Remember that a business exists to create and sell value. One that does so more efficiently better fulfils the definition and purpose of a business.
Simply chasing revenue as a goal is vanity. Just because the numbers get bigger doesn’t mean the business is better. If the cost numbers are increasing at the same rate or (gulp) higher then the business is not improving – it’s degrading and becoming more inefficient.
Online Business Profit Margin
The good news?
Online businesses as a whole have FAR better profit margins than offline businesses. Online business profit margins, all else equal, always trump offline businesses.
Why’s that? No offices, premises or rent. No electric and gas bills. Lower staff numbers. Lower or zero inventory requirement. The list goes on.
Generally costs come from the physicality of a business. Switching from atoms to bits does away with a huge amount of inefficiency and profit margins soar.
In the physical world of restaurants, hospitality, location-based services (i.e. hairdressers) profit margins of 10-20% would be considered solid. In the digital world we wouldn’t touch a profit margin of 20%.
Simply by building your business online you’ll be operating at a much higher level of profitability than a business that has to deal with rent and keeping the lights on. This has always been the case but 2020 and the global pandemic obviously brought this into extreme relief for physical sector business owners.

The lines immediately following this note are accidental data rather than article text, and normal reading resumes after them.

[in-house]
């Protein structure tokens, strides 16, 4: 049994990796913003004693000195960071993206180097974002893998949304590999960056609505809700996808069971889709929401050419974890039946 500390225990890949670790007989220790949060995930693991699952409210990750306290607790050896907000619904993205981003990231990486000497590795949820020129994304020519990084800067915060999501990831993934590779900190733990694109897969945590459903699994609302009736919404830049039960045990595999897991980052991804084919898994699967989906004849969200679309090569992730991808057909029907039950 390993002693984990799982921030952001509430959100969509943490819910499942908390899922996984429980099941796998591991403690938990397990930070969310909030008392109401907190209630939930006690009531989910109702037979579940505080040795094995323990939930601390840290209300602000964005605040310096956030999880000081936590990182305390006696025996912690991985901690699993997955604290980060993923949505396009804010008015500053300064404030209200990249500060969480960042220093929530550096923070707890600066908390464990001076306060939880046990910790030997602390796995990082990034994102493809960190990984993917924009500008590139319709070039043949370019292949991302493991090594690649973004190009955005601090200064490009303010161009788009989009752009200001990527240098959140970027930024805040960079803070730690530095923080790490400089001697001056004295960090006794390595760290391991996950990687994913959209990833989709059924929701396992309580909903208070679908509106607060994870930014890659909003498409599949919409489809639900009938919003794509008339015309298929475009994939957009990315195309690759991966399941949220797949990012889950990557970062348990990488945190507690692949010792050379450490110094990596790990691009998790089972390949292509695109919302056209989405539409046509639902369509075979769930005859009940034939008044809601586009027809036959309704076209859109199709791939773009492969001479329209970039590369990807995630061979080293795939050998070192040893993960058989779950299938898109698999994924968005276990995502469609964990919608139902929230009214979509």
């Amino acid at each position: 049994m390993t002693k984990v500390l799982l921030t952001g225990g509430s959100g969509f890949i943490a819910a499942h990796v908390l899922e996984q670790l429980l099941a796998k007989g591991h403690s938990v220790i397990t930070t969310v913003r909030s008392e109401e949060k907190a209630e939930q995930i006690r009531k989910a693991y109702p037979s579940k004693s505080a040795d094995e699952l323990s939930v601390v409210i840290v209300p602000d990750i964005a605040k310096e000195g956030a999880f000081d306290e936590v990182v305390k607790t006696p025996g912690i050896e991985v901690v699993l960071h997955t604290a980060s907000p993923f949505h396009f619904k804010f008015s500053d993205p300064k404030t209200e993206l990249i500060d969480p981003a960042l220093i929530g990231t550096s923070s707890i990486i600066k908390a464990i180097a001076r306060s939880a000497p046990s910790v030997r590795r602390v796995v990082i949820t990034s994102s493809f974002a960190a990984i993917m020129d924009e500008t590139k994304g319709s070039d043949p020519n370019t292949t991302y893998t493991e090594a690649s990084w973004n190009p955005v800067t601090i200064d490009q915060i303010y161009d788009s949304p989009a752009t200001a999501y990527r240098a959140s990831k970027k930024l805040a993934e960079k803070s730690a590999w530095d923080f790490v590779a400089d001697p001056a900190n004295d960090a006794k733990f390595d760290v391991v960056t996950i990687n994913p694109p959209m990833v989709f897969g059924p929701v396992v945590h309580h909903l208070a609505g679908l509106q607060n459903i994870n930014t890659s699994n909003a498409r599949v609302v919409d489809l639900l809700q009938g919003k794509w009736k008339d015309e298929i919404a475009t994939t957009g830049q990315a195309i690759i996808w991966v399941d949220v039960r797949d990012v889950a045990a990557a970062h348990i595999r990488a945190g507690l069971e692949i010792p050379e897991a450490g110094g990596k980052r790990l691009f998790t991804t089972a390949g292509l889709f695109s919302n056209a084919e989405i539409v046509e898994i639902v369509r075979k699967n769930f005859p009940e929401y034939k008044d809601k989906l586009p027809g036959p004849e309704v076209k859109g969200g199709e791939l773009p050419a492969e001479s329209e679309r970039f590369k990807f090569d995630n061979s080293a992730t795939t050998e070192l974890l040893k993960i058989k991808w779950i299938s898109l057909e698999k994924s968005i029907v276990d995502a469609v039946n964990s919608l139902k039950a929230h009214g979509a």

If you do have a physical business (with low profit margins) and are feeling annoyed with yourself don’t worry! I’ve been there! Thankfully you can easily add online business elements to an existing offline business. And these online business profit margins will generally be higher! Apple does this – their margins on physical items like the iPhone hover around 35%. Their service arm online business profit margin sits at 60%+
If you do want to get some ideas for moving an offline business online then check our guide that starts here: Guerrilla tactic for offline businesses.
If you want to really nerd out I suggest you check out https://financialrhythm.com/profitability-margins-industry/ which has data breakdowns of different industries and sectors based on profitability margins. The data comes from Aswath Damodaran who teaches corporate finance at NYU Stern and is THE guy for all things valuation related. I was lucky enough to do my MBA at NYU Stern but you can also access all of Professor Damodaran’s content online through his extremely generous website.
If you want a quick snapshot of the various profit margins here is a great graphic: